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European officials agree ban on some single-use plastics

FILE - In this Feb. 5, 2018 file photo, plastic bottles and other plastics including a mop, lie washed up on the north bank of the River Thames in London. European Union officials agreed on Wednesday, Dec. 19, 2018, to ban some single-use plastics, such as disposable cutlery, plates and straws, in an effort to cut marine pollution. The measure will also affect plastic cotton buds, drink stirrers, balloon sticks, and single-use plastic and polystyrene food and beverage containers. (AP Photo/Matt Dunham, File)

European Union officials have agreed to ban some single-use plastics - such as disposable cutlery, plates and straws - in an effort to cut marine pollution.

Representatives from the EU's 28 member states and the European Parliament said they are following a recommendation made earlier this year by the bloc's executive branch.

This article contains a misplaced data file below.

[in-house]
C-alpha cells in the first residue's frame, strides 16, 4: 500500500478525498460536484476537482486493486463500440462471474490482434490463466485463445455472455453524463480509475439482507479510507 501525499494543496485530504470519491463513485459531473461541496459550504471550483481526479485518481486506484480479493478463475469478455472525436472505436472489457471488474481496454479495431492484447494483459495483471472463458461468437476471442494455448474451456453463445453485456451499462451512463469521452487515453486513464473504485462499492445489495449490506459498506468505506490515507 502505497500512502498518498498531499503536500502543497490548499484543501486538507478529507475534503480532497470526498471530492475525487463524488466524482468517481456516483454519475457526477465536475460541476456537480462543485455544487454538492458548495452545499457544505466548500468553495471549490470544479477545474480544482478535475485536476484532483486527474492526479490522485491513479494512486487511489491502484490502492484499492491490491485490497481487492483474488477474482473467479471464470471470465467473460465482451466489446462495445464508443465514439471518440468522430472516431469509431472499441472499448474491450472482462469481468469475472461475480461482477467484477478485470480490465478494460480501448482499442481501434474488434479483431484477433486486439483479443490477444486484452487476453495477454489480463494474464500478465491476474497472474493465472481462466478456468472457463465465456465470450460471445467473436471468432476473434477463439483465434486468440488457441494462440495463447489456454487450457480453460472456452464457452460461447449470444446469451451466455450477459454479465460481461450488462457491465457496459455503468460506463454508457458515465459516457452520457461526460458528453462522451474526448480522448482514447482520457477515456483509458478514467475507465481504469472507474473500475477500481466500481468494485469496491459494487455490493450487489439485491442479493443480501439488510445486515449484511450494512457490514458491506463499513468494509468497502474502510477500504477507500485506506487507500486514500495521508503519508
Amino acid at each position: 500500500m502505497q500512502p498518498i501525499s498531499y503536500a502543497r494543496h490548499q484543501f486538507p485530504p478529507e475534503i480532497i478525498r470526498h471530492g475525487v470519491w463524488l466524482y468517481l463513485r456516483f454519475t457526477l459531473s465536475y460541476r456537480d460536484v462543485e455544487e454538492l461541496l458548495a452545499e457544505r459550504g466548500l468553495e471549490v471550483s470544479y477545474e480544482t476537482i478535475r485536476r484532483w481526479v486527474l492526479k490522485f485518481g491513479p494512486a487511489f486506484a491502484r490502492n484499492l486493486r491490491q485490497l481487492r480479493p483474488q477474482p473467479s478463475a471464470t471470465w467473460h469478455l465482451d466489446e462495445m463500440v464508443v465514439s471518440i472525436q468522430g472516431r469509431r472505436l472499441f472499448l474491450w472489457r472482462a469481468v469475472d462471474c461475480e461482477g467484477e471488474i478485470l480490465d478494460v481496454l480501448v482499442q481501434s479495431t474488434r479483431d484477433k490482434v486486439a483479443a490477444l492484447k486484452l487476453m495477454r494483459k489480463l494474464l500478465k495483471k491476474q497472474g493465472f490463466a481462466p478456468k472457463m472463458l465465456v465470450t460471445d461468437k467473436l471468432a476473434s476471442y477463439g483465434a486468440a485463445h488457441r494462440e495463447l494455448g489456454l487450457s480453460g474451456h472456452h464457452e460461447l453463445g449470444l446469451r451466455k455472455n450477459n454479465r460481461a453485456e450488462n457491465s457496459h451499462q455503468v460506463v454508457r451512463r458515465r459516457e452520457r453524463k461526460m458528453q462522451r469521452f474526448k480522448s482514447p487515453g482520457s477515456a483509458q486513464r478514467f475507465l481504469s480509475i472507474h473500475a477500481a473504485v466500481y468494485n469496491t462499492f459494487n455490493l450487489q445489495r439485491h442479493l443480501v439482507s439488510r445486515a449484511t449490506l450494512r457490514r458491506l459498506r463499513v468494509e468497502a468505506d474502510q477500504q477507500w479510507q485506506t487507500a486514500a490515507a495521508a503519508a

Once the ban is formally approved, countries will have two years to implement it.

The measure will also affect plastic cotton buds, drink stirrers, balloon sticks, and single-use plastic and polystyrene food and beverage containers.

The EU also wants to increase the use of recycled plastic and reduce the amount of tiny plastic particles released from wet wipes, cigarette stubs and other items.

There is growing concern about the accumulation of so-called microplastics in the oceans.

"When we have a situation where one year you can bring your fish home in a plastic bag, and the next year you are bringing that bag home in a fish, we have to work hard and work fast," said Karmenu Vella, the European commissioner for environment, maritime affairs and fisheries.

The European Commission estimates that almost 60% of the 25.8 million metric tonnes of plastic waste produced in the bloc each year comes from packaging, with much of it exported to third world countries rather than recycled.

German environmental group NABU claims that about 350,000 metric tonnes of plastic waste could be prevented in Germany alone with the ban.

And PET bottles sold in the EU will have to contain at least 25% recycled plastic from 2025, rising to 30% by 2030.